I told this story about the rocket attack at lunch one day later that summer. I wanted my co-workers to understand my son’s commitment to Israel and his bravery and why I supported him. One of them (a NYT reader, need I say more?), could not believe that the other volunteers rushed to leave Israel, he was fixated on that part of the story. He could not grasp, for all that he saw himself as the smartest person in the room, why they were so scared of the rocket attack, one rocket. My son heard the explosion and it was frightening from a mile away. He called me later in summer from Netivot, a city in the south, and I could hear the booms in the background, a rocket launched from Gaza, boom, the explosion when it landed in Israel, boom, over and over. He described what it looked like in the night sky and I was scared listening to it from 6000 miles away. These rockets are filled with metal, nails and screws and ball bearings, that rip through the doors of a car and the walls of a house, and think what they do to fragile human bodies, blown apart, arms and legs ending up in trees. What kind of person thinks this is no big deal? What kind of person makes light of the fear and the devastation and the loss of life and the emotional scarring of a rocket attack? This is what I can’t grasp. Maybe it shows the degrees of humanity and compassion, some of us have a lot and some have intellectualized evil to the point where they have little or none.

  2. Kol HaKvod to Barbara’s kid. ANyway, this:

    >>> I’ve got my grandson with me today – he slept through the siren

    should be explored further. The kids ears may a problem, or the siren may have a problem. Galei Tzahal transmissions get repeater-ed as necessary by auxiliary transmitters so that everyone in the the country has reception……It is not impossible to have a siren repeated into bedrooms. Don’t wait for my eventual arrival to do it.

    IDF doesn’t let kravi’im carry weapons unless they actually pass the qualification-test. No reason to be less strict in warning systems that are meant to preserve the lives of children.

  3. Hi Alan,

    The siren sound is supposed to be heard. It isn’t deafening and young babies have an amazing capacity to sleep through many/most noises. His hearing was checked immediately at birth and beyond. Also, it’s winter, so the house is sealed well – further lessening the sound.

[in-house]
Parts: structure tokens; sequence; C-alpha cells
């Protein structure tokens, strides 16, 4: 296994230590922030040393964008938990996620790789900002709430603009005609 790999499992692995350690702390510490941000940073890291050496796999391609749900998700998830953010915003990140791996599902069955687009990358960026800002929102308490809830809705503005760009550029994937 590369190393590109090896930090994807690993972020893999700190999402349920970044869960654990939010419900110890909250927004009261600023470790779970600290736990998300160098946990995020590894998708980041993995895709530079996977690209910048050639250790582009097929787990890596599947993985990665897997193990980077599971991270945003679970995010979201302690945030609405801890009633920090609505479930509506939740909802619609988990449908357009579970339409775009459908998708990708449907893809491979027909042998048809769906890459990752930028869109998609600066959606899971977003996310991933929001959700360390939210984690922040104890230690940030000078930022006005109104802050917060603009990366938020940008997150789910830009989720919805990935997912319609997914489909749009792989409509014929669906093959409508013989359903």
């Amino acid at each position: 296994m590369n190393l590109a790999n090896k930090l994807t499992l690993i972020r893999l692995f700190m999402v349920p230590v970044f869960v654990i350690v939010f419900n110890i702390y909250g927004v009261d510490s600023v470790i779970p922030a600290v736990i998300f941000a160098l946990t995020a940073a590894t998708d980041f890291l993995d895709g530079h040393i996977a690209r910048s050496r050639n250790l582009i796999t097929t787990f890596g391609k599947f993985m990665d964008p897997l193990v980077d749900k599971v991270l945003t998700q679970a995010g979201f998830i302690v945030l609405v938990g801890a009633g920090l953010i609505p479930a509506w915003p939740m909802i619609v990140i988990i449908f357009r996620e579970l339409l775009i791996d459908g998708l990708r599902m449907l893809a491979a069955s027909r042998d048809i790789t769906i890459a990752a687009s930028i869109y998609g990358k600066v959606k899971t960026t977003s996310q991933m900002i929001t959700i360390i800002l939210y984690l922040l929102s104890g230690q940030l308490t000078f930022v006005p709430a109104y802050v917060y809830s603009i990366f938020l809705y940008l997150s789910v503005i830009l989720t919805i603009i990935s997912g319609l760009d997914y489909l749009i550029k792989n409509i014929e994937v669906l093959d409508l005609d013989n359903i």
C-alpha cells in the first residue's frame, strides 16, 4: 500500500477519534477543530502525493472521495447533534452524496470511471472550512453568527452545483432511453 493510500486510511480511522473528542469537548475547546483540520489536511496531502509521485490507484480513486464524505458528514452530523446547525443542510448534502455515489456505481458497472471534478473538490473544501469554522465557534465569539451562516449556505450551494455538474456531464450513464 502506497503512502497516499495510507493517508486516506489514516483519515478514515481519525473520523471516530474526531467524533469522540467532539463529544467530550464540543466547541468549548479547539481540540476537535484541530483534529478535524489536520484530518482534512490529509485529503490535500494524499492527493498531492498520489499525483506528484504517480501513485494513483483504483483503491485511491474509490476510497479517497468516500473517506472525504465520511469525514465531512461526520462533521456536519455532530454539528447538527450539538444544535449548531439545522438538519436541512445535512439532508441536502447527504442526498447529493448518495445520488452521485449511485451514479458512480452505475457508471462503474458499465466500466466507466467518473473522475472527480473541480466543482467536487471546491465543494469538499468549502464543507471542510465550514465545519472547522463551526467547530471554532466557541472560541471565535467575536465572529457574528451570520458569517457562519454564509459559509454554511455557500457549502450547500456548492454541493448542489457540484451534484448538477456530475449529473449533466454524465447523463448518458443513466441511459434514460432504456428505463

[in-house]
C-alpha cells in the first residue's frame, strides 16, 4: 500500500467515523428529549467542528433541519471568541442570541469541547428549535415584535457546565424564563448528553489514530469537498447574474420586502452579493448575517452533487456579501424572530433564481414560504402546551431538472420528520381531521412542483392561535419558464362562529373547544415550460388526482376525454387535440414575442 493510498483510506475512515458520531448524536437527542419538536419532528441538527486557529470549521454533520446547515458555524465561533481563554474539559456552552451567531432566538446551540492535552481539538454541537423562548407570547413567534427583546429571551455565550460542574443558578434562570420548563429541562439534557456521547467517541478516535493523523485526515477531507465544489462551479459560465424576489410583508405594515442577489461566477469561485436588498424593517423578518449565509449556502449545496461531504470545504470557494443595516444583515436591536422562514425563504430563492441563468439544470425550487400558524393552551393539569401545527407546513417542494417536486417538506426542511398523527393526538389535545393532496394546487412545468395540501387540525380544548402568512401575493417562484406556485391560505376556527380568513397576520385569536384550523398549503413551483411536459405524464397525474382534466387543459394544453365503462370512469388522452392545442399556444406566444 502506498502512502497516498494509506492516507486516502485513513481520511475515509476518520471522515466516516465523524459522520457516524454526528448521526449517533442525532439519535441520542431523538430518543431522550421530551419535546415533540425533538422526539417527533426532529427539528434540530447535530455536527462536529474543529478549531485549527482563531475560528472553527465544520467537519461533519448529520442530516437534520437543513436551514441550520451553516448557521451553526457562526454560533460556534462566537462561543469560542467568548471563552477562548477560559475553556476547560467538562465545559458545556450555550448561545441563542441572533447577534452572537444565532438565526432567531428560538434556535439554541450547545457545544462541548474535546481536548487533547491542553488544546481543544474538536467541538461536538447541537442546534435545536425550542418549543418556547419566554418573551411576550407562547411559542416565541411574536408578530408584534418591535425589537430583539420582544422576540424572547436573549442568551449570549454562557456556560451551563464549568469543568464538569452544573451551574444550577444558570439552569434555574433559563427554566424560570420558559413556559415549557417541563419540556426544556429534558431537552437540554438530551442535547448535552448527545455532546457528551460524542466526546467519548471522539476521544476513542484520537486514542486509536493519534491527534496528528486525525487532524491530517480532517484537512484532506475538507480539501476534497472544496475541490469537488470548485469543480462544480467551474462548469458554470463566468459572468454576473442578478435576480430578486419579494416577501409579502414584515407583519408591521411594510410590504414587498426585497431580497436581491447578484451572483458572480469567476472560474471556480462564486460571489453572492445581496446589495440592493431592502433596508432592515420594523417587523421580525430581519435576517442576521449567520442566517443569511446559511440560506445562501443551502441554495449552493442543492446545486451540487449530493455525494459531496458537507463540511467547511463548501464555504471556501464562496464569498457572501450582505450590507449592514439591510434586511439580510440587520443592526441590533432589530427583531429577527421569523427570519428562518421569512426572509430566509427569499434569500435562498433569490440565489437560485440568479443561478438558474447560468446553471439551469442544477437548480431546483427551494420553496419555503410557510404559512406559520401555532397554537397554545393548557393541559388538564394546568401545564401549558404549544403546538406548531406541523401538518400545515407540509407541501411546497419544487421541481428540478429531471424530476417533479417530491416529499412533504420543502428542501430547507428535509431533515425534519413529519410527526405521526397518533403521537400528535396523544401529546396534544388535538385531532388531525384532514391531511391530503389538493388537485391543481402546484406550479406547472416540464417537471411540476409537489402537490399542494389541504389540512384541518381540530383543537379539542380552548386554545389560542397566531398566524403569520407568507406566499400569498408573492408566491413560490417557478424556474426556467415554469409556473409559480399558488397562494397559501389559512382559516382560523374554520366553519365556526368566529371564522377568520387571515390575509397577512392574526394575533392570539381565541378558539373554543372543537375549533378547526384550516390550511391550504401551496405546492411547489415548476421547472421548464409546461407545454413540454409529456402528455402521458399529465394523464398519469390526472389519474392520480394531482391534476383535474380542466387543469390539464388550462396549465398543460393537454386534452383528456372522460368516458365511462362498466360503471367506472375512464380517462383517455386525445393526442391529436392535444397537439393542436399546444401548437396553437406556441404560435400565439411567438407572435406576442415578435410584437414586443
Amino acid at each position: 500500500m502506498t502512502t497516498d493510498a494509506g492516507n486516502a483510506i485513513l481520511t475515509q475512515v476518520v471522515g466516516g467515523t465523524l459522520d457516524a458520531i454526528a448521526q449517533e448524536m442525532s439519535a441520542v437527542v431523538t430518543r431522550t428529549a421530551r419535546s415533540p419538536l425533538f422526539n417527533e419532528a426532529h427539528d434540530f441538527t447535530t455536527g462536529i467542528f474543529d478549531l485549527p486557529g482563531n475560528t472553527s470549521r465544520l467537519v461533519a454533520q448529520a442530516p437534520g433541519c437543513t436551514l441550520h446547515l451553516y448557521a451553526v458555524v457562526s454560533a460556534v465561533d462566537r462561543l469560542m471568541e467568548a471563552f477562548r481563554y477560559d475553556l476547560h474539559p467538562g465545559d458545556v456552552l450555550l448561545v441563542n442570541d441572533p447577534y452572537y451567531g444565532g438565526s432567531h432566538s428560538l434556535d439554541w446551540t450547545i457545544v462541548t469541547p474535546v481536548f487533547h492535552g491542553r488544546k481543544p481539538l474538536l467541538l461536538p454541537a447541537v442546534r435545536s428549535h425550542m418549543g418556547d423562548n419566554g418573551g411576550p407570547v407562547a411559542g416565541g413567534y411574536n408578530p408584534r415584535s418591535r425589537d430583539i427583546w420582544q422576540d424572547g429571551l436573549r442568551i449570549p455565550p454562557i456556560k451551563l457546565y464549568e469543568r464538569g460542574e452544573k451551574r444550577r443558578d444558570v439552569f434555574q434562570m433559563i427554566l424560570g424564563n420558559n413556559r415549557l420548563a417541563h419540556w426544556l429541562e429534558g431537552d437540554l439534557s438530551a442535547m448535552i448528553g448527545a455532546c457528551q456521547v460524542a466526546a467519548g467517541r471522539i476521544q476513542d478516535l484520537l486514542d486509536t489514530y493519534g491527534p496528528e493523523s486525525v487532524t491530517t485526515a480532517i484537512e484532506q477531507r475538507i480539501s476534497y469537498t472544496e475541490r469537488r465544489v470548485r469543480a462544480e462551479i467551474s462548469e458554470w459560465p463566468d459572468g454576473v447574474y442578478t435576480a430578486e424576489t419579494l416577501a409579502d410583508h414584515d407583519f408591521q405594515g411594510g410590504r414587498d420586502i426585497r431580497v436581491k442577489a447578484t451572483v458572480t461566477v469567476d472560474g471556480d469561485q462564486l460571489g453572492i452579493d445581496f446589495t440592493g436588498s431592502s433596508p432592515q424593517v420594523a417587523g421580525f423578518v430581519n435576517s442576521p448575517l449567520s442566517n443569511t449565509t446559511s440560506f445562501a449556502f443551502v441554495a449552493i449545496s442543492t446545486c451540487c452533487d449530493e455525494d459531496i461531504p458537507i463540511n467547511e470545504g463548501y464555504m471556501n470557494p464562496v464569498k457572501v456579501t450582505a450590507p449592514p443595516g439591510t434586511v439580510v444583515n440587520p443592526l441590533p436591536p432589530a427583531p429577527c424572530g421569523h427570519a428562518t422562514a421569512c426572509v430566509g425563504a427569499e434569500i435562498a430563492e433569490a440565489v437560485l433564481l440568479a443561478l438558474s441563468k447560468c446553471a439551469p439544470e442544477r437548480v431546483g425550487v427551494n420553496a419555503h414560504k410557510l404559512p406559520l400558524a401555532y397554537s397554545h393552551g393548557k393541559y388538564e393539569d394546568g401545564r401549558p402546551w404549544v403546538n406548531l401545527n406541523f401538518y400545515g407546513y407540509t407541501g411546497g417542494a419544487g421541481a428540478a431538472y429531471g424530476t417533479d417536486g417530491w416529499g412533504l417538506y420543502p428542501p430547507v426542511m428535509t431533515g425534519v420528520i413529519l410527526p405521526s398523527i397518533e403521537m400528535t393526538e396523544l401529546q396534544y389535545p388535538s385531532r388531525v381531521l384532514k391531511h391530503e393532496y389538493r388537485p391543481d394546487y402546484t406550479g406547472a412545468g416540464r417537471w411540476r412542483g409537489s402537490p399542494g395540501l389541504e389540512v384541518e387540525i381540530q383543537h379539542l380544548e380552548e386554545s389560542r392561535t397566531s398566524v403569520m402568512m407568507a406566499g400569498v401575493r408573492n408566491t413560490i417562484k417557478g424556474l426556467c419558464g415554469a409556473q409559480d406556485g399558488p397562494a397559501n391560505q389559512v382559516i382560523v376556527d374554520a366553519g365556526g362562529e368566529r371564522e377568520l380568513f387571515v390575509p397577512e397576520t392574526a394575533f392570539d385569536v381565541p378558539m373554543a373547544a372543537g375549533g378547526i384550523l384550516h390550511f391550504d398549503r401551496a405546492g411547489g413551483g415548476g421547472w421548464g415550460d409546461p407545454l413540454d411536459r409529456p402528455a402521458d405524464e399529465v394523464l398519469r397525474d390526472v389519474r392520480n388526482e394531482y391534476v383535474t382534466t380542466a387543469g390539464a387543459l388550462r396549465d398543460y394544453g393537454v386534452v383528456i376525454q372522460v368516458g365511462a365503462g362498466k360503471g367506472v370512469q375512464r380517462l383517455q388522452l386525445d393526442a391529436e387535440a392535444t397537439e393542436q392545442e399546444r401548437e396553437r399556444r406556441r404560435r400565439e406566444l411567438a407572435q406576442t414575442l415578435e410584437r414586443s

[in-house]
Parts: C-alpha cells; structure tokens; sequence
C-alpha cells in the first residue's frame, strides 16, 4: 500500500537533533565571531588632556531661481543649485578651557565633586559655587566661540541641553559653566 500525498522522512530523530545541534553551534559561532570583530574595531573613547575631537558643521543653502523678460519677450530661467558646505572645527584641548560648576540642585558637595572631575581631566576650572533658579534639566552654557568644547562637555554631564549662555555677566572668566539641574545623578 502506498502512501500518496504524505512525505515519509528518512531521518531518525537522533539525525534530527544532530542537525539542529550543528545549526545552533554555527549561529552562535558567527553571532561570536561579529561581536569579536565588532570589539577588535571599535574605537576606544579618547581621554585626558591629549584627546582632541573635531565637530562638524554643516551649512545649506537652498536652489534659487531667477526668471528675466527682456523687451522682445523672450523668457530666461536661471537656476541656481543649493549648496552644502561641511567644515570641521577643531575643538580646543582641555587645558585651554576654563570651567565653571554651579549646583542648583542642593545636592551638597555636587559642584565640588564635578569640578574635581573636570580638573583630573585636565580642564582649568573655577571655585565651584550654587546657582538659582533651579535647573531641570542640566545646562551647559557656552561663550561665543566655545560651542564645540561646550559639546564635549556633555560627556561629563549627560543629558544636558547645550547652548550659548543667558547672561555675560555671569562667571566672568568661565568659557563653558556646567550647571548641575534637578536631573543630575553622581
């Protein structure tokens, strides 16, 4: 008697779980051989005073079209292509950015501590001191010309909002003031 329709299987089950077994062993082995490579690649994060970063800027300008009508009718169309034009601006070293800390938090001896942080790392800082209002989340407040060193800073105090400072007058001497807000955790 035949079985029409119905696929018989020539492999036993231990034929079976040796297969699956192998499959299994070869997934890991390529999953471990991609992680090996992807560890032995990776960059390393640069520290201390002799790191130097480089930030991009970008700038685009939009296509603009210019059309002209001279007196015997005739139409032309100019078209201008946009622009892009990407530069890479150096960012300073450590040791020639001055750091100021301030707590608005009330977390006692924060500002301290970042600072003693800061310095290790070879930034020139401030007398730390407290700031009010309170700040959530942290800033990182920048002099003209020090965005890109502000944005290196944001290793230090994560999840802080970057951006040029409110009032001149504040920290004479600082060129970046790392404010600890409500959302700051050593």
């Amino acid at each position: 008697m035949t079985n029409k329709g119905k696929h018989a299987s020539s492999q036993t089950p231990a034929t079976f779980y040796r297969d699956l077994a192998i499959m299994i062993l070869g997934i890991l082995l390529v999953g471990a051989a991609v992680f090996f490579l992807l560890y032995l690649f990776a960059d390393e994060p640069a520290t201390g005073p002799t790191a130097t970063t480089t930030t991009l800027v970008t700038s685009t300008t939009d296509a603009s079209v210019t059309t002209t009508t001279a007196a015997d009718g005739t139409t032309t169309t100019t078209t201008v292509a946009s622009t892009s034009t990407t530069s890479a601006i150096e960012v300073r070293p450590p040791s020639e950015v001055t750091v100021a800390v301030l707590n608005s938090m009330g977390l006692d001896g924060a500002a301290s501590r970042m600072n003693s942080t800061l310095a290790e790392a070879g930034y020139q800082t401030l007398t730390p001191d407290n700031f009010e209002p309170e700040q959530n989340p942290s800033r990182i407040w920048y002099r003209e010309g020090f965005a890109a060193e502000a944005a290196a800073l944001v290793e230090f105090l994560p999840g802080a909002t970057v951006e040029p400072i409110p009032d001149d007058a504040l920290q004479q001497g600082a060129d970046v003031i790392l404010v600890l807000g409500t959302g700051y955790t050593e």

The whole point of the test was to determine areas where more attention is needed. We were fine actually.

    By the way, when you and Barbara were having your discussion of the nationalist camp – I realized you were talking about in the US…which seems to be very different than that nationalist camp in Israel.

  4. Thank you, Alan. I appreciate that.

    Paula, we have nothing in the US called a nationalist camp or nationalists or nationalism and sometimes a commentator might use this term in a snide remark, but not in reference to an actual political party. Here it would be a totally derogatory term like for a little underground militia more on the lines of the neo-Nazis in Europe. I guess the closest you might come in the US to Israeli style nationalists would be the patriotism and the anti-immigration stance (although this is economic in origin) of the Conservative wing of the Republican Party and the new Tea Party, but this is hardly their entire reason for existence or the sole reason people are recruited to their ideas, and it is still nothing like the national-religious sector in Israel. Alan was talking about Israel and he used this term as a euphemism for settlers and for the right-wing and he didn’t mean anything derogatory by it, and that was not what I was objecting to anyway. And he’s the one who brought the Fogels into the conversation (I just had to add that in).

    Check your internet listings for the new Alan and Barbara show …

  5. I haven’t seen any USA political wing using the term “nationalist camp”. Maybe the war of 1812 settled that issue.

    barbara is correct, and I “learned” this term from the self-references of those folks. I certainly agree with them if Shiloh wasn’t being argued about, Tel Aviv and Ashkelon would still being argued about. Well, depening upon which Gazan you ask, they still are.

    I tried to carry on this discussion over at Shilohmusings, rather than thread-jack mommyhood discussion, but here at sea over a VERY SLOW satellite internet hookup, I actually can barely read her blog. It takes forever to load. I interpret the IE messages (during loading) to mean that she’s rented out lots and lots and lots of her blog to GoogleAds, Facebook, and all these other folks who will pay a blogger for an advertising opportunity. That’s fine – I’m a hardcore Ayn-Rand-nik capitalist – but it pretty much precludes me from reading Batya Medad.